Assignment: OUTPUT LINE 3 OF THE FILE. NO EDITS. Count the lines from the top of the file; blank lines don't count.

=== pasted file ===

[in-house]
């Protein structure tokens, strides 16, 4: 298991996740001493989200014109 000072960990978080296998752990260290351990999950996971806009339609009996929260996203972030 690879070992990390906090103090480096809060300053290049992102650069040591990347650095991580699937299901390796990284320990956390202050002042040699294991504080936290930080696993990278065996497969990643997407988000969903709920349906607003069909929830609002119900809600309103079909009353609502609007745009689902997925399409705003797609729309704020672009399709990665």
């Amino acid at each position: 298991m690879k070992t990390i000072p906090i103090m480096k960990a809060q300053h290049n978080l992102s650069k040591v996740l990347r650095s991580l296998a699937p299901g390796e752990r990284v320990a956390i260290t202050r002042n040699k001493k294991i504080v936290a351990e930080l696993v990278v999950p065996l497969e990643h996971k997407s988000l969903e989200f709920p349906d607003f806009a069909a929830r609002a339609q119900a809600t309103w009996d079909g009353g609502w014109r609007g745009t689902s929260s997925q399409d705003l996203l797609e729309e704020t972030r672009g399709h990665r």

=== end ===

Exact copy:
């Amino acid at each position: 298991m690879k070992t990390i000072p906090i103090m480096k960990a809060q300053h290049n978080l992102s650069k040591v996740l990347r650095s991580l296998a699937p299901g390796e752990r990284v320990a956390i260290t202050r002042n040699k001493k294991i504080v936290a351990e930080l696993v990278v999950p065996l497969e990643h996971k997407s988000l969903e989200f709920p349906d607003f806009a069909a929830r609002a339609q119900a809600t309103w009996d079909g009353g609502w014109r609007g745009t689902s929260s997925q399409d705003l996203l797609e729309e704020t972030r672009g399709h990665r």